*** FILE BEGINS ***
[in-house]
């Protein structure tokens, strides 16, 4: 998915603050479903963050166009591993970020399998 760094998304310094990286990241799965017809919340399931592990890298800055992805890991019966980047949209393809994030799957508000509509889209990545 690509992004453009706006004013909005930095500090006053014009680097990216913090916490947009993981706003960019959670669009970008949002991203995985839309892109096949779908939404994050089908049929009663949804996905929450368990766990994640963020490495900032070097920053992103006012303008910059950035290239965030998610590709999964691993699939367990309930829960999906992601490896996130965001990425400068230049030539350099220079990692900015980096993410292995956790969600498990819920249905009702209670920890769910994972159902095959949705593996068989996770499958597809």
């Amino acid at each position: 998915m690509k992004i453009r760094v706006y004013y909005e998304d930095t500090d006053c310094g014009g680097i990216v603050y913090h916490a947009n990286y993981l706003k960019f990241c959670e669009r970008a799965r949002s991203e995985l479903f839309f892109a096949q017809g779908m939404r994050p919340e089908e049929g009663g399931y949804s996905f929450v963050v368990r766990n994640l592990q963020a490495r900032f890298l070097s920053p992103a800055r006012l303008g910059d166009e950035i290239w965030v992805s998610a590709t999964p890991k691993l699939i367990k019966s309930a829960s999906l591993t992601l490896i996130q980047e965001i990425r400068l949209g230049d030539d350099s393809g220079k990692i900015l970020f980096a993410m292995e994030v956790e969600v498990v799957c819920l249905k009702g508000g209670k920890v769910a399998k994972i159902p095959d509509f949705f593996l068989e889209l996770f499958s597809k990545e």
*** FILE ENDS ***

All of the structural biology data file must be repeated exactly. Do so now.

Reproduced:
[in-house]
């Protein structure tokens, strides 16, 4: 998915603050479903963050166009591993970020399998 760094998304310094990286990241799965017809919340399931592990890298800055992805890991019966980047949209393809994030799957508000509509889209990545 690509992004453009706006004013909005930095500090006053014009680097990216913090916490947009993981706003960019959670669009970008949002991203995985839309892109096949779908939404994050089908049929009663949804996905929450368990766990994640963020490495900032070097920053992103006012303008910059950035290239965030998610590709999964691993699939367990309930829960999906992601490896996130965001990425400068230049030539350099220079990692900015980096993410292995956790969600498990819920249905009702209670920890769910994972159902095959949705593996068989996770499958597809």
């Amino acid at each position: 998915m690509k992004i453009r760094v706006y004013y909005e998304d930095t500090d006053c310094g014009g680097i990216v603050y913090h916490a947009n990286y993981l706003k960019f990241c959670e669009r970008a799965r949002s991203e995985l479903f839309f892109a096949q017809g779908m939404r994050p919340e089908e049929g009663g399931y949804s996905f929450v963050v368990r766990n994640l592990q963020a490495r900032f890298l070097s920053p992103a800055r006012l303008g910059d166009e950035i290239w965030v992805s998610a590709t999964p890991k691993l699939i367990k019966s309930a829960s999906l591993t992601l490896i996130q980047e965001i990425r400068l949209g230049d030539d350099s393809g220079k990692i900015l970020f980096a993410m292995e994030v956790e969600v498990v799957c819920l249905k009702g508000g209670k920890v769910a399998k994972i159902p095959d509509f949705f593996l068989e889209l996770f499958s597809k990545e």